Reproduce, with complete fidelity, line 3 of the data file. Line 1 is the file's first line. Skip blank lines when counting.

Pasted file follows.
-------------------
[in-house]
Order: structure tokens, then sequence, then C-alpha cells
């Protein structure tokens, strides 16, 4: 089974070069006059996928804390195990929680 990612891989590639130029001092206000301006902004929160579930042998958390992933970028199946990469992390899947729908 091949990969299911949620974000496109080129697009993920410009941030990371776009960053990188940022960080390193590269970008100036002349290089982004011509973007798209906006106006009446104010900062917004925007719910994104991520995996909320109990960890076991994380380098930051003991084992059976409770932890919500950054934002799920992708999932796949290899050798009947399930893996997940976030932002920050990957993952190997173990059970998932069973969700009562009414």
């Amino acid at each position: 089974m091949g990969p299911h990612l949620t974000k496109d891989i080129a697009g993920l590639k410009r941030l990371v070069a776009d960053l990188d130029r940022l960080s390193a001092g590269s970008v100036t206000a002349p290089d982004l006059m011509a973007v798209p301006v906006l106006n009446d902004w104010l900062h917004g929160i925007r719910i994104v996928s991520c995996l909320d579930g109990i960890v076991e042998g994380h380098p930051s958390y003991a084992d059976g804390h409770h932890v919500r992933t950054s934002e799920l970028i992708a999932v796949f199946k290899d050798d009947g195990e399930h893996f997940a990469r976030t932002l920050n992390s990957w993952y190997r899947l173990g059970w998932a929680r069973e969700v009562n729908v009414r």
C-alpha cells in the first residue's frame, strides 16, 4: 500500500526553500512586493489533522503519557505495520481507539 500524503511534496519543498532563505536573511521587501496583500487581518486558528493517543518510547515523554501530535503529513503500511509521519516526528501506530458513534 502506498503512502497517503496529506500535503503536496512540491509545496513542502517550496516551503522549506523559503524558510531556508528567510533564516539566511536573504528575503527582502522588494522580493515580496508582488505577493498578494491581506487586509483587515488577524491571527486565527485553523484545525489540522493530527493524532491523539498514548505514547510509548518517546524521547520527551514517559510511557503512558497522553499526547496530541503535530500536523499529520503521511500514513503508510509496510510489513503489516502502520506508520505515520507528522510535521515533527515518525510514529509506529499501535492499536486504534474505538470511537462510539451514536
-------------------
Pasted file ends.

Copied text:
């Protein structure tokens, strides 16, 4: 089974070069006059996928804390195990929680 990612891989590639130029001092206000301006902004929160579930042998958390992933970028199946990469992390899947729908 091949990969299911949620974000496109080129697009993920410009941030990371776009960053990188940022960080390193590269970008100036002349290089982004011509973007798209906006106006009446104010900062917004925007719910994104991520995996909320109990960890076991994380380098930051003991084992059976409770932890919500950054934002799920992708999932796949290899050798009947399930893996997940976030932002920050990957993952190997173990059970998932069973969700009562009414």